In Switzerland holidays really are still holy-days

May 14, 2010, 2 Comments

Yesterday was Auffahrt. At least it was in the German-speaking parts of Switzerland; elsewhere it was Ascension or Ascensione. Whatever you call it, it was a public holiday to celebrate Jesus going home. Before I came to Switzerland, I was a bit hazy about the exact timing and meaning of Ascension Day, mainly because it isn’t a holiday in Britain. We have the much catchier name of Early May Bank Holiday, which does exactly what it says on the packet. But in Switzerland, most public holidays are still linked to religious festivals, so I discovered that Ascension Day falls 40 days after Easter, and is the moment when Jesus ascended heavenwards – which in German has the unfortunate name of Auffahrt. It can’t have been much fun up there for Mr Christ. Given that Heaven as we know it is essentially a Christian concept, it would have been empty back in 33AD as there were as yet no dead Christians. And not even St Peter to welcome you through the Pearly Gates, as he was still down on earth fretting about having betrayed Jesus three times in one evening.

In Switzerland, public holidays count as Sundays, at least in terms of what’s allowed and what’s not. So that means no shopping, no DIY, no recycling and no mowing the lawns. And since public holidays are classed as Sundays, it follows that the day before them are Saturdays (even if they are not), when shops have to close earlier than normal. For example, Wednesday this week was actually a Saturday in shopping terms because the next day was Ascension Day, which is a holiday, ie a Sunday. So this week is rather odd: essentially it’s Monday, Tuesday, Saturday, Sunday, Friday, Saturday, Sunday. And because Ascension Day is always a Thursday, many people make a bridge by taking a day off for a four-day weekend. The shops are open, but many offices aren’t.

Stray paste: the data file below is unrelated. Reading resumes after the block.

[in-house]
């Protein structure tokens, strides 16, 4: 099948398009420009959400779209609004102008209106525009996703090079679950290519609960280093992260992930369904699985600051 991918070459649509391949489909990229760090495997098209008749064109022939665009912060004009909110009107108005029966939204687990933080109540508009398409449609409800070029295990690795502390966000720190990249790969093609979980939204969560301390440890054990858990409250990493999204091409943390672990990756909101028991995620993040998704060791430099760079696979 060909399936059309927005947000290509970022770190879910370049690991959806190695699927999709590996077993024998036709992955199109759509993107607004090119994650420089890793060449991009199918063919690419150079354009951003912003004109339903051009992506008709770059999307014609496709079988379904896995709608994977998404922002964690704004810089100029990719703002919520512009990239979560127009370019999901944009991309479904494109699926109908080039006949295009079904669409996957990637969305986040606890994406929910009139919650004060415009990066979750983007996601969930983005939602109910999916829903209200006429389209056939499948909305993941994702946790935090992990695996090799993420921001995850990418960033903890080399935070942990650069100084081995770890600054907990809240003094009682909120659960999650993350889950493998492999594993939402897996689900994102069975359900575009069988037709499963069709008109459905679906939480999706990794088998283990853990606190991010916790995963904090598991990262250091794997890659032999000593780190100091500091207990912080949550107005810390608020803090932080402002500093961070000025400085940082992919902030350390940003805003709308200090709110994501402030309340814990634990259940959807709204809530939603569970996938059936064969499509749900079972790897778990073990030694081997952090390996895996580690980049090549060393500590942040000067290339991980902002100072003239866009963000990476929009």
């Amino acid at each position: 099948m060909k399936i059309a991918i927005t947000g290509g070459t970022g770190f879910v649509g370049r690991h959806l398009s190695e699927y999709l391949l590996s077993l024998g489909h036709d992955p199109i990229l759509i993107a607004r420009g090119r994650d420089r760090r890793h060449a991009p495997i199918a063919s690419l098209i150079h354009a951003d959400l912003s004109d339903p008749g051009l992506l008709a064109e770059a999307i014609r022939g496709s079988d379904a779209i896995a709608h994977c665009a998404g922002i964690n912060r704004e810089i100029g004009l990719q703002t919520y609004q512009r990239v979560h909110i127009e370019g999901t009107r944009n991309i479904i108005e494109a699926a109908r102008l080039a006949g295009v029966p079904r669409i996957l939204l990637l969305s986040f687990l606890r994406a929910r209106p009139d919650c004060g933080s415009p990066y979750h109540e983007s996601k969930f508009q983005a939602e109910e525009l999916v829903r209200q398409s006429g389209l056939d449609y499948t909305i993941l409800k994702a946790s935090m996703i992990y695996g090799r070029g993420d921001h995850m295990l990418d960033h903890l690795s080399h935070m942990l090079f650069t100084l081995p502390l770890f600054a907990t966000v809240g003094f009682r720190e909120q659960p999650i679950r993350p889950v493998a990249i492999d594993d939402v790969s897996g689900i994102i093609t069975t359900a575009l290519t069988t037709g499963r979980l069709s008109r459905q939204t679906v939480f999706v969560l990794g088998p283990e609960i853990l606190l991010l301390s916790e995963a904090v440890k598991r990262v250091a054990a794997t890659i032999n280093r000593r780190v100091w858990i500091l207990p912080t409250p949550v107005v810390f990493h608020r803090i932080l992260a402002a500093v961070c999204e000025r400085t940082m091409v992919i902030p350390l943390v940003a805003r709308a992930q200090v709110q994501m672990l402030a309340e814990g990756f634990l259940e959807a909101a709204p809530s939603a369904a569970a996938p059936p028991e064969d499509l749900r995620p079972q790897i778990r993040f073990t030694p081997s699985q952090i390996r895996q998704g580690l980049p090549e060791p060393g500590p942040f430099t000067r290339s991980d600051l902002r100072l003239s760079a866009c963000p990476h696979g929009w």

But when the day before a holiday is actually a Sunday, then it clearly can’t be a Saturday, since Sundays take precedence. This only happens for the date-related holidays, such as Christmas, New Year and Swiss National Day (1 August), which wander through the week. Christmas Eve, New Year’s Eve and 31 July are thus logically always Saturdays, except when they fall on Sundays, when they stay as Sundays. Got that? The thing is that even if you live here, you tend to forget that the day before a holiday is a Saturday, meaning that the shops shut early. Just ask my friends in my book group who ended up at the convenience shops in the petrol station and train station at 6.30pm on Wednesday evening, looking for food to bring along to the meeting.

At least Ascension Day is recognised by all the cantons. There’s nothing worse than planning a day-trip somewhere, only to get there and find that that canton has a holiday the next day, so everything shuts early. Sorry, there is something worse: to get there and discover everything is shut because it’s a holiday. It happens. All the time, because this is Switzerland, where cantons decide their own holidays, so some have more than others. Let’s look at the two half-cantons of Appenzell, which, having voted on the matter first, split over the Reformation back in 1597. Live in Ausserrhoden, the Protestant half, and you get four fewer public holidays than your Catholic cousins over the border. As a hard-working Protestant you only get eight days and miss out on celebrating the Immaculate Conception, Corpus Christi, the Feast of the Assumption, and All Saints’ Day. It’s a wonder the Aussers put up with it. Can you imagine folks in Norfolk agreeing to work four days more than those in Suffolk? I don’t think so.

But the best canton to live in is Ticino, the Italian-speaking one south of the Alps, and not just for the food. The rest of Switzerland may cast aspersions on the Ticinese work ethic, or lack thereof, but it’s surely no coincidence that this is the canton with more public holidays than any other. In addition to the seven recognised nationally, the Ticinese get another eight to enjoy. That’s fifteen in total. They have the same four extra days as those fellow good Catholics in Appenzell Innerrhoden, but also need to celebrate Epiphany, St Joseph’s Day, Labour Day and the day of Sts Peter and Paul, the canton’s patron saints. I wonder how much flats are in Lugano; maybe I should move there and get almost two more weeks off work?

2 Comments on "In Switzerland holidays really are still holy-days"

  1. expatraveler Monday June 21st, 2010 at 01:34 AM · Reply

    The thing I hated most about the day before the holiday is that everyone acts like they will starve to death if they don’t shop at the market that day. The markets experience over crowding, lack of stock of anything on the shelves and many very pissed of people!

  2. Naresh Friday September 30th, 2011 at 09:27 AM · Reply

    Good thoughts about holidays in Switzerland. Thanks for sharing.

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